|Publication number||US4593205 A|
|Application number||US 06/510,042|
|Publication date||Jun 3, 1986|
|Filing date||Jul 1, 1983|
|Priority date||Jul 1, 1983|
|Publication number||06510042, 510042, US 4593205 A, US 4593205A, US-A-4593205, US4593205 A, US4593205A|
|Inventors||Alan S. Bass, Shi-Chuan Lee|
|Original Assignee||Motorola, Inc.|
|Export Citation||BiBTeX, EndNote, RefMan|
|Patent Citations (12), Non-Patent Citations (4), Referenced by (20), Classifications (15), Legal Events (5)|
|External Links: USPTO, USPTO Assignment, Espacenet|
1. Field of the Invention
This invention relates in general to macrocell arrays and, more particularly, to a multi-gate bipolar macrocell array having an on-chip clock generator.
2. Background Art
To satisfy the demand for large scale digital integrated circuits, the semiconductor industry has developed three basic approaches. These include standard, off the shelf circuits; custom circuits; and gate arrays. The standard, off the shelf circuit provides the lowest cost option due to the quantities manufactured, but are limited in providing the flexibility for the circuit desired. The custom circuit is cost limiting unless the number of circuits desired is large. The gate array involves a standard array of a large number of gate circuits diffused into a chip. The metallization pattern converting these gate circuits into functional custom circuits is processed according to the customer's requirement.
A macrocell array is an extension of the gate array concept. A macrocell is an array subsection performing a higher level logic function than a basic gate. A macrocell array is an array circuit in which macro functions used to define logic simulations are directly implemented within the basic cell structure rather than formed by interconnecting logic gates. Each cell in a macrocell array contains a number of unconnected transistors and resistors. A metallization interconnecting pattern transforms the interconnected transistors and resistors within each cell into Small Scale Integrated (SSI) logic functions, called macros. The macros take the form of standard logic elements such as dual type "D" flip-flops, dual full adders, quad latches, and many other predefined functions. The macros are also interconnected by the metallization to form the desired Large Scale Integrated (LSI) design. The high density packing of a macrocell array chip offers up to a fifty to one reduction in system component count, with a power dissipation improvement of as much as five to one.
A typical macrocell array has input cells for receiving an input and for logic functions, output cells for providing an output and for logic functions, major cells for receiving an input and for logic functions, bias generator cells providing bias voltages, and clock generator cells for providing clock pulses. Only the bias generator cells would not be connected to an input/output pad.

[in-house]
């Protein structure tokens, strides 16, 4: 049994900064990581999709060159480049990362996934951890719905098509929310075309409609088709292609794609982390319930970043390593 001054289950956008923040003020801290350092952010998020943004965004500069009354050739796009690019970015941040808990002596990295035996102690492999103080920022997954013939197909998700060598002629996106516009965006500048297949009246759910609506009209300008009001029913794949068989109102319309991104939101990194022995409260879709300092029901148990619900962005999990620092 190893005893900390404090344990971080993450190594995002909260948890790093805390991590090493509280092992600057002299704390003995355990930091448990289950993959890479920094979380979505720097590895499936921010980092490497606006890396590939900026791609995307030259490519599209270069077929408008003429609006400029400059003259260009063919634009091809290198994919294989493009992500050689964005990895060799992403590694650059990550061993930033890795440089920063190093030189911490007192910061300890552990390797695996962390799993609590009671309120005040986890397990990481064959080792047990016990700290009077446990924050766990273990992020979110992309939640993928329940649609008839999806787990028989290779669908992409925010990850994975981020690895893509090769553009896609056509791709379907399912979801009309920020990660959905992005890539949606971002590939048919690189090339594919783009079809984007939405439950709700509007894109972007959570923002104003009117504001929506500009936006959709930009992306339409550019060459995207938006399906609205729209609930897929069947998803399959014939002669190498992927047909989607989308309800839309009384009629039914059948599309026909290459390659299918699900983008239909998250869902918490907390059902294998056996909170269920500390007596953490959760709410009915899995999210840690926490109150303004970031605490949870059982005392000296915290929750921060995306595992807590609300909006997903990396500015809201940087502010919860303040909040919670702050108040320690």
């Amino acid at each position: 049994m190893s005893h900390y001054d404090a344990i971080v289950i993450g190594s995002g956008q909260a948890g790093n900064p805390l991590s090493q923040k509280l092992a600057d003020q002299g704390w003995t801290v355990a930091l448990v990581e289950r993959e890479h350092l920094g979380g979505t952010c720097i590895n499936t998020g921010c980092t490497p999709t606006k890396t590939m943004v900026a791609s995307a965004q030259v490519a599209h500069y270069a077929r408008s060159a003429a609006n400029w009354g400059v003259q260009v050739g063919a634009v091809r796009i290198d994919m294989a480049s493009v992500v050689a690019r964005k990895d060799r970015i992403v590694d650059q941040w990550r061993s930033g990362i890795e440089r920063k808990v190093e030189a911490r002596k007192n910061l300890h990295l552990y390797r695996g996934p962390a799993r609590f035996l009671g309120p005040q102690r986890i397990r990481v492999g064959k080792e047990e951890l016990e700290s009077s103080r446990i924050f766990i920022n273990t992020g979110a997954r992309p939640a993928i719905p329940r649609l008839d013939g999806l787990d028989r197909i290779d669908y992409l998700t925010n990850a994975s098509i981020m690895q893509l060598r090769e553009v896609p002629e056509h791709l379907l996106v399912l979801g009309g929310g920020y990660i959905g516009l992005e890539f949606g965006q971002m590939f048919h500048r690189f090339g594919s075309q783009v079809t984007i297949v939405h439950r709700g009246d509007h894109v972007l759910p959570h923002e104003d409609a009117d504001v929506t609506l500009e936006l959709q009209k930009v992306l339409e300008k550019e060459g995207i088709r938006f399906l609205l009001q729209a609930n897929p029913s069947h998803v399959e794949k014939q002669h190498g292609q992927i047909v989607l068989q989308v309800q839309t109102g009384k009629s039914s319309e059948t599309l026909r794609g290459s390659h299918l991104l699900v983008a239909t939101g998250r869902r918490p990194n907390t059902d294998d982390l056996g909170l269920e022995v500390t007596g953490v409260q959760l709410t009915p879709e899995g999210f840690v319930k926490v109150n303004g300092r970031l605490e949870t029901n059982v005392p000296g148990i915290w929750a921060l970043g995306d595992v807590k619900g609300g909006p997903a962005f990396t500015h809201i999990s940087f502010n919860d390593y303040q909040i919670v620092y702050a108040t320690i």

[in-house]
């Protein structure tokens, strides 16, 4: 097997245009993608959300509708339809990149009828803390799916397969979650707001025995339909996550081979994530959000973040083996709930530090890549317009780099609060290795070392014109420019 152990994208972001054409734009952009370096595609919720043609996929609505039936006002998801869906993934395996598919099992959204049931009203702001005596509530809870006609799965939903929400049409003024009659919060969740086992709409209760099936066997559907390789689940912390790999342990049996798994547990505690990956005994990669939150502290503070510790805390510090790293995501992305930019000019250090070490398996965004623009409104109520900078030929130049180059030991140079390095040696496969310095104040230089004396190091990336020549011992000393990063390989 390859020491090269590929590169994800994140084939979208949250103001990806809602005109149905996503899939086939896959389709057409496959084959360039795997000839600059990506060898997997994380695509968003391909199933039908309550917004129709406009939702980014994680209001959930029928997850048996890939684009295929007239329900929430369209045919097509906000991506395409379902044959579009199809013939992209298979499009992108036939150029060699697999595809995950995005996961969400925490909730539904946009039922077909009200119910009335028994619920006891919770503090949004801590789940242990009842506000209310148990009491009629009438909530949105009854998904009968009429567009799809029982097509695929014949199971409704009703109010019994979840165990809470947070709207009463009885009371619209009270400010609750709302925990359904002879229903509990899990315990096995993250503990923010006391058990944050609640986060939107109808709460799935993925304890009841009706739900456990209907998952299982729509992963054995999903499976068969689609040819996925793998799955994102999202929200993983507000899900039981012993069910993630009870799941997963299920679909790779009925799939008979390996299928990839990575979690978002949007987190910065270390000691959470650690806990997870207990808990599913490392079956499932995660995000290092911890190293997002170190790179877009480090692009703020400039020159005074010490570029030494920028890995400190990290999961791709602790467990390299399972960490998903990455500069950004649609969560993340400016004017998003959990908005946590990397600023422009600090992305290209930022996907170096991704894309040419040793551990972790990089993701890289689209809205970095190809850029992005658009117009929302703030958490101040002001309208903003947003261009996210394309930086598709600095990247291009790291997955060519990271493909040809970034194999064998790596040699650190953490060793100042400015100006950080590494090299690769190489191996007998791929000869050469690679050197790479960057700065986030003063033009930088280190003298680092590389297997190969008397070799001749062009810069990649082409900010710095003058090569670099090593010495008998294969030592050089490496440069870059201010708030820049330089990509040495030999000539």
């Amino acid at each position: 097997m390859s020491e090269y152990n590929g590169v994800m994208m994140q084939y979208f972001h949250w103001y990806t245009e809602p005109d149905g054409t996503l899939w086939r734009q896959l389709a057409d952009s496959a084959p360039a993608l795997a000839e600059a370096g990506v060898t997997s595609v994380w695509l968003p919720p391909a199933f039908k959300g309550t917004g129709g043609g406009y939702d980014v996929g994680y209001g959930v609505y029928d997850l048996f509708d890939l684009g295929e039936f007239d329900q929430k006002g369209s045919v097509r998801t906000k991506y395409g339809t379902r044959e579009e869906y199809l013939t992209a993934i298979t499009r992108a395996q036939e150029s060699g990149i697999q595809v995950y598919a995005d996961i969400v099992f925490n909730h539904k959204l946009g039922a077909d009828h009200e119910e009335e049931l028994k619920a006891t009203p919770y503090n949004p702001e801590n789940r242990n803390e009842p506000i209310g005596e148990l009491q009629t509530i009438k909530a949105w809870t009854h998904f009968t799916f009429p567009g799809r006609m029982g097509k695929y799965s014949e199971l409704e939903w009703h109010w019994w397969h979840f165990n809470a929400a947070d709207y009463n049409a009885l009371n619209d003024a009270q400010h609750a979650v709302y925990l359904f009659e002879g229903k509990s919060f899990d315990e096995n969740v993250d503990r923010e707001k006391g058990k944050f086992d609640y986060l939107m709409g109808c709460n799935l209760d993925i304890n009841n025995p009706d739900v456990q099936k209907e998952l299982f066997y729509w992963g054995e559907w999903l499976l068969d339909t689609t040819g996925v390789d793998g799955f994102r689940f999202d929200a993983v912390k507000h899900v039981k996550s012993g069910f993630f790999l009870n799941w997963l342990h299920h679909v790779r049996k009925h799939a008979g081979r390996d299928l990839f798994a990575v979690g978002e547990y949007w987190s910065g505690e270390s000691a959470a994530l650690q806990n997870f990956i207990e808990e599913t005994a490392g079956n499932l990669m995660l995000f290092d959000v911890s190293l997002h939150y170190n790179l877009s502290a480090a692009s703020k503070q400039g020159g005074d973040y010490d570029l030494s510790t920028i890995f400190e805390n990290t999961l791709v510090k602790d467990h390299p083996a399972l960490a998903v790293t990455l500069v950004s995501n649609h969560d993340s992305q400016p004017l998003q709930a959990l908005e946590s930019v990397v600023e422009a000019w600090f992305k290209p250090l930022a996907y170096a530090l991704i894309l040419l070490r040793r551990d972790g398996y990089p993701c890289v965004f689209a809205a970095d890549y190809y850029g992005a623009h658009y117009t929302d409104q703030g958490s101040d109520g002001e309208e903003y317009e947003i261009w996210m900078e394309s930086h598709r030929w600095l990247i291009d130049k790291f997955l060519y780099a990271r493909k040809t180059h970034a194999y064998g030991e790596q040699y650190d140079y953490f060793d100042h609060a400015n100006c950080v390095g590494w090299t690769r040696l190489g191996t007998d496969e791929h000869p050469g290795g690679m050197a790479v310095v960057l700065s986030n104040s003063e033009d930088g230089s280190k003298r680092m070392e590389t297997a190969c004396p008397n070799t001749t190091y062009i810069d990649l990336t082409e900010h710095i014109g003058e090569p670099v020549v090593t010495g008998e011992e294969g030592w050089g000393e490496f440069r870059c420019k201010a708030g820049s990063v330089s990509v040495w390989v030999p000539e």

However, the previously known macrocell arrays have drawbacks that have presented problems for both the designer and the end user. Clock generators used to clock the gates of a macrocell array typically have a narrow pulse. A clock pulse typically has a large fan-out; that is, it must drive a large number of gates. This large fan-out causes the narrow pulse to shrink. If the magnitude of the pulse shrinkage is too great, the pulse will become so narrow as to cause improper circuit operation. Additional pulse width problems arise because some chips are slower than others, and the slower chips require a wider pulse.
Thus, what is needed is a macrocell array having an on-chip clock generator having a narrow pulse with reduced sensitivity to large fan-out.
Accordingly, it is an object of the present invention to provide an improved macrocell array.
A still further object of the present invention is to provide a macrocell array having an on-chip clock generator.
Yet another object of the present invention is to provide a macrocell array including an on-chip clock generator having a narrow pulse
In carrying out the above and other objects of the invention in one form, there is provided a macrocell array having a plurality of cells, each of said cells having a plurality of semiconductor devices. The semiconductor devices are interconnected within each cell to provide logic functions. A plurality of horizontal routing channels within one or more metallization layers are connected to input/output points of the logic functions within and between each cell. A plurality of vertical routing channels within the metallization layers are coupled between the horizontal routing channels and input/output pads.
An on-chip clock generator is provided within one of said plurality of cells. The clock generator includes a gate means coupled to one of said plurality of input/output pads and is responsive to an input signal and provides a delayed signal as an output. An output means is coupled to said gate means and is responsive to the input signal and the delayed signal for generating a clock pulse. External override signals allow for the control of the clock pulse regardless of the input signal.